Lemming of Discord
- Jun 4, 2006
Salvation by Peter F. Hamilton
AD 2204. A derelict alien spacecraft has been found on a remote planet. A group of explorers are gathered together to investigate the wreck and the strange secrets it contains. For each of them, it has been a strange and stressful road that has led to this time and place. And, centuries in the future, they are revered as the “Five Saints” for the actions they are about to take…
Salvation is the first novel in both a new series and a new universe for Britain’s most successful living SF author, Peter F. Hamilton. It’s also a novel that mixes Hamilton’s well-known strengths – in-depth SF worldbuilding, an epic narrative, the meticulous construction of intriguing mysteries, his skill at both the long-form novel and short stories – with a new approach which splits the story into three distinct strands.
In the first approach, we have the “modern-day” storyline about the gathering of the protagonists (of which there are six; the disparity between the number of characters and the later veneration of five of them is the first clue that something odd is going on) and their deployment to the alien crash site. This story is told in the first person from one of the team and is interesting enough, although it really only serves as a framing device. In the second part of the story we get a lengthy flashback from each character about a key event in their lives, one that also defined who they are but also ties in directly with the over-arching mystery. This section feels a lot like Dan Simmons’ Hyperion (itself inspired by Chaucer’s The Canterbury Tales) and is where Hamilton gets a bit structurally interesting, as he combines the six apparently unrelated novella-length narratives into one story.
In the third section, it’s centuries or millennia in the distant future and the human race seems to be in desperate straits. This part of the story is most baffling, initially, due to a lack of context, but as the story unfolds the reader can start to put together the pieces. This results in impressive foreshadowing.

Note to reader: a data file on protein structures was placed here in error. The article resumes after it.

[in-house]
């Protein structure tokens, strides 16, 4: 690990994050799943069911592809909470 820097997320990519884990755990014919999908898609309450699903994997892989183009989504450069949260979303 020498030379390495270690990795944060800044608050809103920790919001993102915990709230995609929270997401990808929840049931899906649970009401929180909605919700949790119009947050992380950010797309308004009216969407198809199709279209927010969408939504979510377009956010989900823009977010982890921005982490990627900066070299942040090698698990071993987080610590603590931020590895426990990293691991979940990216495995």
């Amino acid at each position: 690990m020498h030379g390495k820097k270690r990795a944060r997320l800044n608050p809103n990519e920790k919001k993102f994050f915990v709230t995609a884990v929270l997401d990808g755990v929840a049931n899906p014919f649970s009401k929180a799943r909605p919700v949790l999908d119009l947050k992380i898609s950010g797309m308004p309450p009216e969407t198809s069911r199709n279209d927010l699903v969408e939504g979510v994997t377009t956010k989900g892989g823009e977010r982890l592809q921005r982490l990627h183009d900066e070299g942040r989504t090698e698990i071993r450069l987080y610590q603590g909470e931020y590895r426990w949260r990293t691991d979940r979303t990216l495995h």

Hamilton moves between the three plot strands with skillful economy – at 530 pages this may not be a short book, but it’s positively a novella compared to so some Hamilton books (the longest of which are more than twice this size) – building up this new vision of the future. It’s a much less advanced vision than either the Confederation of the Night’s Dawn series or the Commonwealth of much of the rest of his fiction, but it’s still a big, brash and optimistic view. The key invention this time around is the quantum entanglement portal, which stands in for the wormholes of his earlier books. In practical terms they are similar, but they have a limitation in that twinned portals have to be created together and then one of them physically moved to the destination to be set up (it can’t be generated from light-years away). They are also much less energy-dependent, meaning that portals are set up everywhere, allowing someone to commute to work in London from their flat in Glasgow in five minutes. The super-rich even have “portalhomes”, where one bedroom might be in New York City but the bathroom is in Antarctica. It’s a fun concept that Hamilton explores to the hilt.
There’s also a foreboding tone to events. Hamilton is building up to something quite terrible happening between the present and far future storylines, and it’s not until late in the book we get an inkling of what that might be. Of course, the book ends on a cliffhanger just as we get to that point. The good news is that the second book, Salvation Lost, is almost finished already and locked for release in 2019, with The Saints of Salvation to wrap things up in (presumably) 2020.
Character-wise, Salvation probably lacks a figure as dynamic and memorable as Paula Myo, Ozzie or Syrinx, but the Canterbury Tales-style structure does allow each of the major characters to be painted in a lot of depth with their backstories and motivations fleshed out. There are also political and ideological differences between the group, which have to be overcome for them to work out what is going on.
The far future storyline is a lot weirder, with characters being trained to face an enemy who may not appear in their lifetimes, but Hamilton sells the weirdness quite well, even if the characters aren’t quite as engaging this time around.
Salvation (****) is in many ways classic Hamilton: bold, brash, epic, optimistic and packed with great worldbuilding and ideas. It’s also structurally original (for him), relatively constrained in scope and page-count and builds up a terrific momentum which is only arrested by the all-too-soon ending. On the negative side of things, the characters perhaps aren’t among Hamilton’s best and although quantum-entanglement portals may not be wormholes, they are very similar and it does feel like Hamilton is revisiting well-trodden ground here. Still, it’s a compelling, rich SF novel.
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